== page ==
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What to See and Do in California's Joshua Tree National Park

Updated on September 16, 2017
Peggy W profile image

Visiting national, state, and local parks rates high on my wish list when it comes to vacations. Every park is distinct and memorable!

Source

Joshua Tree National Park is truly a unique blend of the high Mojave Desert and the low Colorado Desert. Located in Southern California, it is about 140 miles east of Los Angeles.

It bears a biblical reference which will soon become clear when reading this article.

My traveling buddy and I were coming from the opposite direction just having enjoyed the Saguaro National Park just outside Tucson, Arizona.

We took the southern entrance into the park which parted company with Interstate 10 by heading north on the road marked 195. This was just east of Indio and Palm Springs.

This park consists of 1,022,703 acres of land ( 414,050 hectares ) and much of it is kept in the wild.

Joshua Trees

The distinctive Joshua Trees grow in the western half of the park in the higher elevations of the Mojave Desert.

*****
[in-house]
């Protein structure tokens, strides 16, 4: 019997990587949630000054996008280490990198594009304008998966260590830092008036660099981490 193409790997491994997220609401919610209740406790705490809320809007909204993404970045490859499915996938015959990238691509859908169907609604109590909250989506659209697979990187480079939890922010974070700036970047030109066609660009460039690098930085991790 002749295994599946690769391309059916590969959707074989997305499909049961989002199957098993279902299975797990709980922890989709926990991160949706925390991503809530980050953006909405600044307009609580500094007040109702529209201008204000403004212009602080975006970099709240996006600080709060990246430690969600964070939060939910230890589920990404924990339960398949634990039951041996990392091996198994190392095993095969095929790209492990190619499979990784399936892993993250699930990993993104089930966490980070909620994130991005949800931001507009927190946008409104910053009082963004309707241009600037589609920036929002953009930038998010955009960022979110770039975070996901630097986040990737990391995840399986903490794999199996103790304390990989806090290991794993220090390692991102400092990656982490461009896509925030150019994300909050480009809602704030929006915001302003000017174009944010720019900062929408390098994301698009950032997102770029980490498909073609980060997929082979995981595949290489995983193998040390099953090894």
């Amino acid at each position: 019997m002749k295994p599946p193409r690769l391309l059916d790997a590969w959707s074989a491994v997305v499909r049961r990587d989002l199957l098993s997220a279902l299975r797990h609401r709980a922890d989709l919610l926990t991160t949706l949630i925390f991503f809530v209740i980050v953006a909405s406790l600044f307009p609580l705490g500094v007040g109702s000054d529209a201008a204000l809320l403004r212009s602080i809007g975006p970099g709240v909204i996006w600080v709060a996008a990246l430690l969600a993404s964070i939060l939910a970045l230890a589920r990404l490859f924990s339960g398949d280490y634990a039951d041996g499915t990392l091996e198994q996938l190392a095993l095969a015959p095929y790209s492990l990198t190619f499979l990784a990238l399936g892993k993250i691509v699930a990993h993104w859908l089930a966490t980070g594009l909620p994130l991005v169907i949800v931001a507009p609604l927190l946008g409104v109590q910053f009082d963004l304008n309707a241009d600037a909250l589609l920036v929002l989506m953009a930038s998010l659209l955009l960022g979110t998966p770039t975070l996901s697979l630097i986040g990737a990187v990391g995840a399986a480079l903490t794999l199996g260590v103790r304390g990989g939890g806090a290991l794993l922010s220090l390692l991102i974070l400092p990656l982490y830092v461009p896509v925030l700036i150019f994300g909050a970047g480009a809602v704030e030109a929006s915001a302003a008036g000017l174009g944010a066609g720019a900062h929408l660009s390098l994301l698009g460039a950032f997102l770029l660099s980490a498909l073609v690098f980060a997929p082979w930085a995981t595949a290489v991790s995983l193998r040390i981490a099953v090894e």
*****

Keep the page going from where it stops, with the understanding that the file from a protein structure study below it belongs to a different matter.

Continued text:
To me they look like overgrown yuccas.

Franklin D. Roosevelt set aside this unique land as a national monument in 1936. It was finally designated a national park in 1994.

It is open year round.

Wildflowers and shrubs we saw blooming in Joshua Tree National Park

Click thumbnail to view full-size
CALICO CACTUSBLADDERPODDESERT SENNASILVER (GOLDEN) CHOLLADESERT MALLOWBLAZING STAR
CALICO CACTUS
CALICO CACTUS | Source
BLADDERPOD
BLADDERPOD | Source
DESERT SENNA
DESERT SENNA | Source
SILVER (GOLDEN) CHOLLA
SILVER (GOLDEN) CHOLLA | Source
DESERT MALLOW
DESERT MALLOW | Source
BLAZING STAR
BLAZING STAR | Source

As you can see from the photos above many flowering plants can be appreciated in the Spring of the year.

My friend and I happened to be visiting this area in late April.

Humans have inhabited this land at least 5,000 years.

Mormon settlers legend has it that these trees were named for the prophet Joshua and the tree's limbs reminded them of arms outstretched in supplication. Thus the biblical reference.

This is as good a name as any for these other worldly looking trees.

Photos taken in Joshua Tree National Park

Click thumbnail to view full-size
Road through grove of Joshua TreesCholla cactus gardenBe careful not to brush up against these cactus spines!This lacy tree is nicknamed "smoke tree."  Viewed from a distance it looks like smoke!The low growing purple flowers are called PURPLE MAT.  Chia is to the right.Joshua Trees are the largest of yuccas.Beautiful bloom
Road through grove of Joshua Trees
Road through grove of Joshua Trees | Source
Cholla cactus garden